The USMC MACE uses knife skills as taught by Hunter Armstrong of Hopology and its aim is to kill enemies not to get into knife duels with tapping etc. so your claim is of rather limited value in my opinion, knife on knife is of such a low probability that it really falls into the scope of "interesting sideline" in SF training , dont get me wrong I teach knife, knife on knife too and have nothing but respect for PTK, but lets be realistic about knife combatives and its place in the arsenal of todays soldier.

    All the best,

  11. Gilla

    Gilla -== Banned ==-

    Hopology, is that the use of hops and barley in CQC?
    All i can say is that Tim Waid has extensive experence training the Military here and oversea's.Aso is Mr. Armstrong related to Stretch Armstrong? He is very well known here in the States.
  12. PG Michael B

    PG Michael B Oso Grande

    Hoplology is a science that studies human combative behavior and performance. The word hoplology is derived from the Greek terms hoplos (a mythical plate-armored animal) and hoplite, the term for the classical Greek warrior. The word was first coined by the explorer and linguist, Sir Richard Burton, in the 19th century, but it was not until the 1960s when hoplology began taking shape as an academic field of study under the direction of Donn F. Draeger. Affairs Info/Archive News Pages/2004/040723-mcmap.html

    You are correct Tim Waid is a top notch teacher/practitioner of PTK..I have studied with him in the past, but there is more than one way to skin a cat wouldn't you agree?
  13. sneaky

    sneaky New Member

    Hi All,

    I am not trying to make light of the skills of the SAF and think its great they get good training , I am interested to know however if it doesnt create any OPSEC/PERSEC issues about how much the blade skills of the SAF are being used in combat in the southern PI s ? I would wager that firearms are being used at least 100 to 1 over edged weapons , I would also add that if the SAF demonstrated their better knife skills against the Australian SASR that it needs to be kept in context, the main knife skill taught to arms corp units in the ADF is sentry removal on CQF courses not duelling, the ADFs response to duelling is the M4 or F88 styer rifle .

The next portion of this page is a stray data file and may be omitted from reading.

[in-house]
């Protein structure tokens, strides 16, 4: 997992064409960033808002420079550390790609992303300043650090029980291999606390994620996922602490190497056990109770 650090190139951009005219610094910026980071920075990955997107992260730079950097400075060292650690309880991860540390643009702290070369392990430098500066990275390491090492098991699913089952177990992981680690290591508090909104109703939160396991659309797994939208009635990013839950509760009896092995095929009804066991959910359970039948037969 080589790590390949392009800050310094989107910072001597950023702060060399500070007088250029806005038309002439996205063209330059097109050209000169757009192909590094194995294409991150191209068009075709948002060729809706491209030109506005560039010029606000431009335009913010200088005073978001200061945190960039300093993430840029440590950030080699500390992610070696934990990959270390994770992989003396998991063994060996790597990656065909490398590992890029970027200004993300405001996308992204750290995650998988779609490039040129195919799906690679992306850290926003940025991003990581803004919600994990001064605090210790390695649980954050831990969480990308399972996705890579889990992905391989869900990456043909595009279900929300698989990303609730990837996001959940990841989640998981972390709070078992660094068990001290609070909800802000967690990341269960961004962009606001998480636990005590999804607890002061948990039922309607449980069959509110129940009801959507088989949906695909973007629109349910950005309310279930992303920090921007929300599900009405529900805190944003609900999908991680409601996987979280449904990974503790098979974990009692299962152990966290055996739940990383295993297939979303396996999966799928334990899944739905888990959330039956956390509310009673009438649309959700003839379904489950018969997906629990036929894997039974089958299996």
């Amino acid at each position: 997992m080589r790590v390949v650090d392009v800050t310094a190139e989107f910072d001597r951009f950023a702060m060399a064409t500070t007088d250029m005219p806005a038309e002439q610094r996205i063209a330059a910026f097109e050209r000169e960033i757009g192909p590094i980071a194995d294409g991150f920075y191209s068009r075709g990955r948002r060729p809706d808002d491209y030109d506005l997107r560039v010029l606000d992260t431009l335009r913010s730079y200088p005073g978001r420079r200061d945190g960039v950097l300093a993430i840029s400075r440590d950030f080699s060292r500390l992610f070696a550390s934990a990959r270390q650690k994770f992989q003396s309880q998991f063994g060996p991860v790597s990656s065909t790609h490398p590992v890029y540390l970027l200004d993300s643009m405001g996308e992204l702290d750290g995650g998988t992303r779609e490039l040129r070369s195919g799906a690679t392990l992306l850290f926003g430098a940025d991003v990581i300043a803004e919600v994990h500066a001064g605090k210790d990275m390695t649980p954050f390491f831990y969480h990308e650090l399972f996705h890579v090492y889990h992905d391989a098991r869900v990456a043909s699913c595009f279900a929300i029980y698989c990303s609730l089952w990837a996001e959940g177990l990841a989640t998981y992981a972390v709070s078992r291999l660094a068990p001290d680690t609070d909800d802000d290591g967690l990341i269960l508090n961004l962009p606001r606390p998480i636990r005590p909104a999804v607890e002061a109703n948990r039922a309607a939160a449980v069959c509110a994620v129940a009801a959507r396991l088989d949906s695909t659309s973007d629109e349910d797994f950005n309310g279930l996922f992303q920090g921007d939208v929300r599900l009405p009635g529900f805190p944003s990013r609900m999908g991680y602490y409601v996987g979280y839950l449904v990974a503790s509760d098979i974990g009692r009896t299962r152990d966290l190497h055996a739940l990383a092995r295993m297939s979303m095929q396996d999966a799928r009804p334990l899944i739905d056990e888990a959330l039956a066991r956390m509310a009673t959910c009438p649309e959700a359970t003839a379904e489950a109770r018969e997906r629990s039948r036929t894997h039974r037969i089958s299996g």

I believe that knife training has a real purpose for todays soldier on peace keeping missions etc where you dont always know whos who amoungst the local populance and trouble may find you doing VCP duty or in a bar when off duty when not armed with your primary weapon system but I believe that good empty hand is the first line of defense.

    All the best,

  14. arnisador

    arnisador Active Member

    All good points...I also wonder if, as with the pugil stick/bayonet in the U.S. military, an important reason for the training is to build an aggressive attitude. That's better done in a close-in context, even if the fighting will likely be done at a greater distance.
  15. truth_be_told

    truth_be_told -== Banned ==-

    RE: Pekiti Tirsia the Leader, The Wisdom of the Unwritten?

    Mr Tim Wade,

    in your posting u bring to point that